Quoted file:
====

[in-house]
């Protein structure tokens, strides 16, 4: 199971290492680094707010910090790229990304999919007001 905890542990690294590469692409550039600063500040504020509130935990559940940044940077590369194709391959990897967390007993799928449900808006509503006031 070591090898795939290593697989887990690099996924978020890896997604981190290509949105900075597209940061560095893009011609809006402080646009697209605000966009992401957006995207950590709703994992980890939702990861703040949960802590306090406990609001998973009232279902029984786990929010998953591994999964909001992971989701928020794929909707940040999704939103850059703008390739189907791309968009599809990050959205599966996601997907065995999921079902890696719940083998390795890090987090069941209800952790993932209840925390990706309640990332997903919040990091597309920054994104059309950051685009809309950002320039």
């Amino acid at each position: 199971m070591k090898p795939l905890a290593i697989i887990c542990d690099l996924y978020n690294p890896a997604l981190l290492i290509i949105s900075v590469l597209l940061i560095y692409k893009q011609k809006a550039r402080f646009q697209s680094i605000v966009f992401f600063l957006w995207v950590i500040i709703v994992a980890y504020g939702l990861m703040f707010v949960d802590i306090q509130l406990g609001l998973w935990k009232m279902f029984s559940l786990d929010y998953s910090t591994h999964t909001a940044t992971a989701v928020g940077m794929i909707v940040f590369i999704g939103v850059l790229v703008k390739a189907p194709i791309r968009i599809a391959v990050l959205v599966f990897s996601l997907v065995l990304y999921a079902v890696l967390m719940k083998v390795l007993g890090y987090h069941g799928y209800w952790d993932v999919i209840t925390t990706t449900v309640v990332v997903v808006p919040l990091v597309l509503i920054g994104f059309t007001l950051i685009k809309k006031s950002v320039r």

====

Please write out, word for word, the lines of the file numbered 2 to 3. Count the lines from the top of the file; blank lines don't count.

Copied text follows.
């Protein structure tokens, strides 16, 4: 199971290492680094707010910090790229990304999919007001 905890542990690294590469692409550039600063500040504020509130935990559940940044940077590369194709391959990897967390007993799928449900808006509503006031 070591090898795939290593697989887990690099996924978020890896997604981190290509949105900075597209940061560095893009011609809006402080646009697209605000966009992401957006995207950590709703994992980890939702990861703040949960802590306090406990609001998973009232279902029984786990929010998953591994999964909001992971989701928020794929909707940040999704939103850059703008390739189907791309968009599809990050959205599966996601997907065995999921079902890696719940083998390795890090987090069941209800952790993932209840925390990706309640990332997903919040990091597309920054994104059309950051685009809309950002320039």
């Amino acid at each position: 199971m070591k090898p795939l905890a290593i697989i887990c542990d690099l996924y978020n690294p890896a997604l981190l290492i290509i949105s900075v590469l597209l940061i560095y692409k893009q011609k809006a550039r402080f646009q697209s680094i605000v966009f992401f600063l957006w995207v950590i500040i709703v994992a980890y504020g939702l990861m703040f707010v949960d802590i306090q509130l406990g609001l998973w935990k009232m279902f029984s559940l786990d929010y998953s910090t591994h999964t909001a940044t992971a989701v928020g940077m794929i909707v940040f590369i999704g939103v850059l790229v703008k390739a189907p194709i791309r968009i599809a391959v990050l959205v599966f990897s996601l997907v065995l990304y999921a079902v890696l967390m719940k083998v390795l007993g890090y987090h069941g799928y209800w952790d993932v999919i209840t925390t990706t449900v309640v990332v997903v808006p919040l990091v597309l509503i920054g994104f059309t007001l950051i685009k809309k006031s950002v320039r």